A kelp extract containing large concentrations of phlorotannins (up to 500 µg/ml) linearly reduced in vitro fermentation, of both mixed forage and barley grain. Inhibition of in vitro rumen fermentation was greater with cellulolytic bacteria than with amylolytic bacteria, which suggests that the influence of kelp on animal performance depends on the diet (Wang et al., 2008). In steers, kelp meal increased the slowly degraded protein fraction and total protein degradability, and was more beneficial to forage digestibility when supplementing low-quality forage diets (Leupp et al., 2005). In feedlot cattle and lambs, kelp meal supplemented at 2% of the diet for 2 weeks at the beginning of the feedlot period maximized carcass weight and shelf life, with no detrimental effect on performance in the feedlot (Anderson et al., 2006; Tavasoli et al., 2009). In cattle and lambs, feeding kelp meal at 2% during the 2 last weeks before slaughter reduced animal shedding of Escherichia coli O157:H7 (Bach et al., 2008; Braden et al., 2004; Braden et al., 2007). In meat goats, the addition of kelp extract for 8 weeks before slaughter increased colour stability of loin/rib chops, even though there was no effect on lipid oxidation (Galipalli et al., 2004a).
Feeding kelp extract sprayed on the pasture or mixed in the diet decreased the body temperature in steers suffering from a fever caused by fescue toxicosis (due to the infection of fescue with the fungus Neotyphodium coenophialum) (Saker et al., 2001; Spiers et al., 2004). Steers that had grazed the kelp-treated pastures had higher marbling scores and a better colour stability of the steaks (Allen et al., 2001a; Montgomery et al., 2001).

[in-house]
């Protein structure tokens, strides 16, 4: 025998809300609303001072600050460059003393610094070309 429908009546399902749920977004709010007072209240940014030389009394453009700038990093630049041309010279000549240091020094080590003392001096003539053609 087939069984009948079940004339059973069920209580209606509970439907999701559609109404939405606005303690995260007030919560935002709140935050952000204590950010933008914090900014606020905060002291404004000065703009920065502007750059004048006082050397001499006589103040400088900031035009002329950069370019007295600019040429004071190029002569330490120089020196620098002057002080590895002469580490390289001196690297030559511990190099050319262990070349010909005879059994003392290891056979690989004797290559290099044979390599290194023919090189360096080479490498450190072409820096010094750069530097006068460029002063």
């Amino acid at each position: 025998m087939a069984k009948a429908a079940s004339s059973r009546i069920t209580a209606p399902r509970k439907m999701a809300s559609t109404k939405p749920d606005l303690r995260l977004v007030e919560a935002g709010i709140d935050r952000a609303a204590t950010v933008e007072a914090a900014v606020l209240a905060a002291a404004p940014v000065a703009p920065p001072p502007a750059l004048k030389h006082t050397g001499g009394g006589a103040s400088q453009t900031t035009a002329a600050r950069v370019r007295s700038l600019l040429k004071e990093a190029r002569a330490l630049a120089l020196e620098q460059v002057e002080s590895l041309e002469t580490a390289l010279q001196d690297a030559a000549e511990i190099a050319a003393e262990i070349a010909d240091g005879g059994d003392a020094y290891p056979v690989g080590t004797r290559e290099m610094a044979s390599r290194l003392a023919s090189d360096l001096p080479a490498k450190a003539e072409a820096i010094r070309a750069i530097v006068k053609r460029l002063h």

Laminaria and Saccharina
The Orkney sheep in the North Ronaldsay Island feed almost exclusively on seaweeds for most of the year. Their preferred species are the brown algae Laminaria digitata, Laminaria hyperborea and Saccharina latissima (formerly known as Laminaria saccharina): these species may account for up to 90% of the diet in summer, depending on availability. They also eat other brown algae such as Alaria esculenta, Ascophyllum nodosum and Fucus species as well as red algae (Palmaria palmata) and green algae (Hansen et al., 2003). Their activity pattern depends on the tidal cycle, as the sheep eat the algae at night when the tide is low (Paterson et al., 1982). The sheep consume seaweeds in amounts high enough to sustain maintenance requirements, but they suffer from mineral overload (see Potential constraints above) (Hansen et al., 2003).